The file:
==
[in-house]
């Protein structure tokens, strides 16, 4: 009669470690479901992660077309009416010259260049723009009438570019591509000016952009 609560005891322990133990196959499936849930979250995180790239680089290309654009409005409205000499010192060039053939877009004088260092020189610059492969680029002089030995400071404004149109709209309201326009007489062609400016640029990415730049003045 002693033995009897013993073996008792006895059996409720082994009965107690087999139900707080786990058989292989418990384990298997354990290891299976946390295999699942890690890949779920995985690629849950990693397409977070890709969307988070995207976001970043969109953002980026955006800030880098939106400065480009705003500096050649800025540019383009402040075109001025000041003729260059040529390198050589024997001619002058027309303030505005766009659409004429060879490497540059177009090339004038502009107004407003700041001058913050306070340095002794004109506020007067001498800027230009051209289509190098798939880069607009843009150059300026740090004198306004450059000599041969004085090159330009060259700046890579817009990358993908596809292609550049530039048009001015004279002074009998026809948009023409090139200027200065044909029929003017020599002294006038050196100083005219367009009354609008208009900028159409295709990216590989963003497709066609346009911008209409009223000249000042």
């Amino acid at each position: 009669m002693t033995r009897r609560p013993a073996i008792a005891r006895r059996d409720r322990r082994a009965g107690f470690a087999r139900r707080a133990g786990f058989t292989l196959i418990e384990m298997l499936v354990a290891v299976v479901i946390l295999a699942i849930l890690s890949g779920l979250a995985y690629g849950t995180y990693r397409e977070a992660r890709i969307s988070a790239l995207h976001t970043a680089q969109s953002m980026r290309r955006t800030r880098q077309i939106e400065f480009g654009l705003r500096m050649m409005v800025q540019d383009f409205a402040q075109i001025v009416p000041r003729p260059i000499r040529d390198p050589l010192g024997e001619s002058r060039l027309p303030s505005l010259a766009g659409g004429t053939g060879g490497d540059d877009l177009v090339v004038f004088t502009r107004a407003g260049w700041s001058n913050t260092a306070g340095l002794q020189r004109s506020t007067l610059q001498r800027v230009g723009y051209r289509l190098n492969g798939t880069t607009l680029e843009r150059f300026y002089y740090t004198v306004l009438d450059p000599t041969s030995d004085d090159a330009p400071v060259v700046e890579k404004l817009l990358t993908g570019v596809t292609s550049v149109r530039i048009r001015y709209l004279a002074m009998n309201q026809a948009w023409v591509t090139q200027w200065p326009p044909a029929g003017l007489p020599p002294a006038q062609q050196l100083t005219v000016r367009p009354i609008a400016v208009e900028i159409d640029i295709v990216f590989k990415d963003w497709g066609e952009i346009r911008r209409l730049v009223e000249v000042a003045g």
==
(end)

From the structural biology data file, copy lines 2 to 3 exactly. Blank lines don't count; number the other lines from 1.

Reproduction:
């Protein structure tokens, strides 16, 4: 009669470690479901992660077309009416010259260049723009009438570019591509000016952009 609560005891322990133990196959499936849930979250995180790239680089290309654009409005409205000499010192060039053939877009004088260092020189610059492969680029002089030995400071404004149109709209309201326009007489062609400016640029990415730049003045 002693033995009897013993073996008792006895059996409720082994009965107690087999139900707080786990058989292989418990384990298997354990290891299976946390295999699942890690890949779920995985690629849950990693397409977070890709969307988070995207976001970043969109953002980026955006800030880098939106400065480009705003500096050649800025540019383009402040075109001025000041003729260059040529390198050589024997001619002058027309303030505005766009659409004429060879490497540059177009090339004038502009107004407003700041001058913050306070340095002794004109506020007067001498800027230009051209289509190098798939880069607009843009150059300026740090004198306004450059000599041969004085090159330009060259700046890579817009990358993908596809292609550049530039048009001015004279002074009998026809948009023409090139200027200065044909029929003017020599002294006038050196100083005219367009009354609008208009900028159409295709990216590989963003497709066609346009911008209409009223000249000042």
């Amino acid at each position: 009669m002693t033995r009897r609560p013993a073996i008792a005891r006895r059996d409720r322990r082994a009965g107690f470690a087999r139900r707080a133990g786990f058989t292989l196959i418990e384990m298997l499936v354990a290891v299976v479901i946390l295999a699942i849930l890690s890949g779920l979250a995985y690629g849950t995180y990693r397409e977070a992660r890709i969307s988070a790239l995207h976001t970043a680089q969109s953002m980026r290309r955006t800030r880098q077309i939106e400065f480009g654009l705003r500096m050649m409005v800025q540019d383009f409205a402040q075109i001025v009416p000041r003729p260059i000499r040529d390198p050589l010192g024997e001619s002058r060039l027309p303030s505005l010259a766009g659409g004429t053939g060879g490497d540059d877009l177009v090339v004038f004088t502009r107004a407003g260049w700041s001058n913050t260092a306070g340095l002794q020189r004109s506020t007067l610059q001498r800027v230009g723009y051209r289509l190098n492969g798939t880069t607009l680029e843009r150059f300026y002089y740090t004198v306004l009438d450059p000599t041969s030995d004085d090159a330009p400071v060259v700046e890579k404004l817009l990358t993908g570019v596809t292609s550049v149109r530039i048009r001015y709209l004279a002074m009998n309201q026809a948009w023409v591509t090139q200027w200065p326009p044909a029929g003017l007489p020599p002294a006038q062609q050196l100083t005219v000016r367009p009354i609008a400016v208009e900028i159409d640029i295709v990216f590989k990415d963003w497709g066609e952009i346009r911008r209409l730049v009223e000249v000042a003045g």